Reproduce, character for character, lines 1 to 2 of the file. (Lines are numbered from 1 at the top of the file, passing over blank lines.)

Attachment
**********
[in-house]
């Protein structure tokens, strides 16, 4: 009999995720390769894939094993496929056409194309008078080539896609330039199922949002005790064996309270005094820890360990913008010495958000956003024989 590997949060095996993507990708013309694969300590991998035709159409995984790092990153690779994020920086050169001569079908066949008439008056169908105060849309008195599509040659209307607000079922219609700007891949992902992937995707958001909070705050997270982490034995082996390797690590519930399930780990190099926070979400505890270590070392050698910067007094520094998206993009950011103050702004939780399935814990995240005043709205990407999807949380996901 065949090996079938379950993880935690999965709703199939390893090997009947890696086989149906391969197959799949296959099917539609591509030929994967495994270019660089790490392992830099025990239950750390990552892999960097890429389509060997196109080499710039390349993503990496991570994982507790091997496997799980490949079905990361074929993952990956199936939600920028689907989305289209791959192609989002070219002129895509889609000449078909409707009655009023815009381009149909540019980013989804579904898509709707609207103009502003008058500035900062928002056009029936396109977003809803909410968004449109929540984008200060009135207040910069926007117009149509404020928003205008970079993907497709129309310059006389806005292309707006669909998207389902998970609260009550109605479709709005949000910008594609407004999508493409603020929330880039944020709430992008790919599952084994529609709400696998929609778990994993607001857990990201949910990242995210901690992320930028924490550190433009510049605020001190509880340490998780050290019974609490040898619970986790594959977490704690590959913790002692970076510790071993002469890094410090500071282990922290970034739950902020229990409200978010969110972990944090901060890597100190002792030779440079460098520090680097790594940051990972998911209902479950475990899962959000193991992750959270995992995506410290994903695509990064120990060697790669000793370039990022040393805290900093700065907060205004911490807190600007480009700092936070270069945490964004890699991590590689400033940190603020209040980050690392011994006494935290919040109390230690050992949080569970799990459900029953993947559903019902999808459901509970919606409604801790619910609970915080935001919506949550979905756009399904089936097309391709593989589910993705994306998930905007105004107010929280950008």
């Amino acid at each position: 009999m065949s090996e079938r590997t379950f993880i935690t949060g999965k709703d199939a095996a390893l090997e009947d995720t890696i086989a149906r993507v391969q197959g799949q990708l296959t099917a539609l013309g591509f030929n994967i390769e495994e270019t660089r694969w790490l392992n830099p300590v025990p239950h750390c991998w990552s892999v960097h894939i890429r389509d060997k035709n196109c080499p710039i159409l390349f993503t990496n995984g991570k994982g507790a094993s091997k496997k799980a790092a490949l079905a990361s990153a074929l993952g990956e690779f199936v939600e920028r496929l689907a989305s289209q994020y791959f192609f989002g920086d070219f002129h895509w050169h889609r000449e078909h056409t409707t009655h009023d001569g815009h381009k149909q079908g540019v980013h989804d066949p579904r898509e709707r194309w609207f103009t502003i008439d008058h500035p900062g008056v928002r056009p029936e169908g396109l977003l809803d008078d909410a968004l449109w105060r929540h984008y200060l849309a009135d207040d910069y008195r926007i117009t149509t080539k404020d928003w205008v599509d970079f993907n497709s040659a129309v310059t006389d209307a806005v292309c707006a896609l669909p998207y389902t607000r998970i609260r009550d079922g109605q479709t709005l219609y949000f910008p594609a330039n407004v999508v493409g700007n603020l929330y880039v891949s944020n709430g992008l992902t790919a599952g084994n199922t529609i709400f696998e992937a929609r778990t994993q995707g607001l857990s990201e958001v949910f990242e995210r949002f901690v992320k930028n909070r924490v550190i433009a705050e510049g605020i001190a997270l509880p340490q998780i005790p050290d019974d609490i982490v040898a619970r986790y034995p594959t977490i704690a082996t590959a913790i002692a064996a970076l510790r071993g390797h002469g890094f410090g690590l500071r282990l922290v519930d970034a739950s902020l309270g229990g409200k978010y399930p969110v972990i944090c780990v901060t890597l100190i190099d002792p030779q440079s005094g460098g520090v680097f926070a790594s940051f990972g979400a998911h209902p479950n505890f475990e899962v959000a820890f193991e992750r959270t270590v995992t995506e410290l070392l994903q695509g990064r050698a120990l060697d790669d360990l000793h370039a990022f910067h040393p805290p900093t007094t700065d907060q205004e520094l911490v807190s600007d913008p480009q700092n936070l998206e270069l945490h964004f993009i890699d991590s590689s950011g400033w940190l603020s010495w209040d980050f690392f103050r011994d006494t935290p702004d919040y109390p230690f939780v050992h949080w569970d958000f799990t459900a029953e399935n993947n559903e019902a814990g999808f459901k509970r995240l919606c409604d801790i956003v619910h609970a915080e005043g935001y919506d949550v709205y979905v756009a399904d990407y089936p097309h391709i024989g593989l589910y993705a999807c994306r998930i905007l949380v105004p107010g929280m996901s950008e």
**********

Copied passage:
[in-house]
């Protein structure tokens, strides 16, 4: 009999995720390769894939094993496929056409194309008078080539896609330039199922949002005790064996309270005094820890360990913008010495958000956003024989 590997949060095996993507990708013309694969300590991998035709159409995984790092990153690779994020920086050169001569079908066949008439008056169908105060849309008195599509040659209307607000079922219609700007891949992902992937995707958001909070705050997270982490034995082996390797690590519930399930780990190099926070979400505890270590070392050698910067007094520094998206993009950011103050702004939780399935814990995240005043709205990407999807949380996901 065949090996079938379950993880935690999965709703199939390893090997009947890696086989149906391969197959799949296959099917539609591509030929994967495994270019660089790490392992830099025990239950750390990552892999960097890429389509060997196109080499710039390349993503990496991570994982507790091997496997799980490949079905990361074929993952990956199936939600920028689907989305289209791959192609989002070219002129895509889609000449078909409707009655009023815009381009149909540019980013989804579904898509709707609207103009502003008058500035900062928002056009029936396109977003809803909410968004449109929540984008200060009135207040910069926007117009149509404020928003205008970079993907497709129309310059006389806005292309707006669909998207389902998970609260009550109605479709709005949000910008594609407004999508493409603020929330880039944020709430992008790919599952084994529609709400696998929609778990994993607001857990990201949910990242995210901690992320930028924490550190433009510049605020001190509880340490998780050290019974609490040898619970986790594959977490704690590959913790002692970076510790071993002469890094410090500071282990922290970034739950902020229990409200978010969110972990944090901060890597100190002792030779440079460098520090680097790594940051990972998911209902479950475990899962959000193991992750959270995992995506410290994903695509990064120990060697790669000793370039990022040393805290900093700065907060205004911490807190600007480009700092936070270069945490964004890699991590590689400033940190603020209040980050690392011994006494935290919040109390230690050992949080569970799990459900029953993947559903019902999808459901509970919606409604801790619910609970915080935001919506949550979905756009399904089936097309391709593989589910993705994306998930905007105004107010929280950008």